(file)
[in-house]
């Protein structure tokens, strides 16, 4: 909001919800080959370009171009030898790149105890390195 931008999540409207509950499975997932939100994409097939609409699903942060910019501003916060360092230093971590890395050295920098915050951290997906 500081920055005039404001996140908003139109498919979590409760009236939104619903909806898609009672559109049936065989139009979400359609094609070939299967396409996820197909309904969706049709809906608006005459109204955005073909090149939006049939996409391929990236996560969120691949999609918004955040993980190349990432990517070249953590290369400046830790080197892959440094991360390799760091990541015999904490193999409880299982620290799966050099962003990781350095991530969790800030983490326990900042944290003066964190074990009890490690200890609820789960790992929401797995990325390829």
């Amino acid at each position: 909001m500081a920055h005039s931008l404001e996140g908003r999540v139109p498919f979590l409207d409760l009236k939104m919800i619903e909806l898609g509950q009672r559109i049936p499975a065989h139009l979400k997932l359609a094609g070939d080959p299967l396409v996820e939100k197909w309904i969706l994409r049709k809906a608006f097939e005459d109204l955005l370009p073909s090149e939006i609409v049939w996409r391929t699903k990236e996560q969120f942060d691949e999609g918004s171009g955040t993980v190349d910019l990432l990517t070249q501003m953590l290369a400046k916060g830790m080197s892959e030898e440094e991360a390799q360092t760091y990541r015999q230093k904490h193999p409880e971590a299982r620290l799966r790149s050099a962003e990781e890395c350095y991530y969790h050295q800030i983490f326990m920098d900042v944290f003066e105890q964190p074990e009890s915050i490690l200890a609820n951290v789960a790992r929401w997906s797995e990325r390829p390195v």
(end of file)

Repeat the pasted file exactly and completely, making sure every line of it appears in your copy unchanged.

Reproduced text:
[in-house]
């Protein structure tokens, strides 16, 4: 909001919800080959370009171009030898790149105890390195 931008999540409207509950499975997932939100994409097939609409699903942060910019501003916060360092230093971590890395050295920098915050951290997906 500081920055005039404001996140908003139109498919979590409760009236939104619903909806898609009672559109049936065989139009979400359609094609070939299967396409996820197909309904969706049709809906608006005459109204955005073909090149939006049939996409391929990236996560969120691949999609918004955040993980190349990432990517070249953590290369400046830790080197892959440094991360390799760091990541015999904490193999409880299982620290799966050099962003990781350095991530969790800030983490326990900042944290003066964190074990009890490690200890609820789960790992929401797995990325390829």
């Amino acid at each position: 909001m500081a920055h005039s931008l404001e996140g908003r999540v139109p498919f979590l409207d409760l009236k939104m919800i619903e909806l898609g509950q009672r559109i049936p499975a065989h139009l979400k997932l359609a094609g070939d080959p299967l396409v996820e939100k197909w309904i969706l994409r049709k809906a608006f097939e005459d109204l955005l370009p073909s090149e939006i609409v049939w996409r391929t699903k990236e996560q969120f942060d691949e999609g918004s171009g955040t993980v190349d910019l990432l990517t070249q501003m953590l290369a400046k916060g830790m080197s892959e030898e440094e991360a390799q360092t760091y990541r015999q230093k904490h193999p409880e971590a299982r620290l799966r790149s050099a962003e990781e890395c350095y991530y969790h050295q800030i983490f326990m920098d900042v944290f003066e105890q964190p074990e009890s915050i490690l200890a609820n951290v789960a790992r929401w997906s797995e990325r390829p390195v």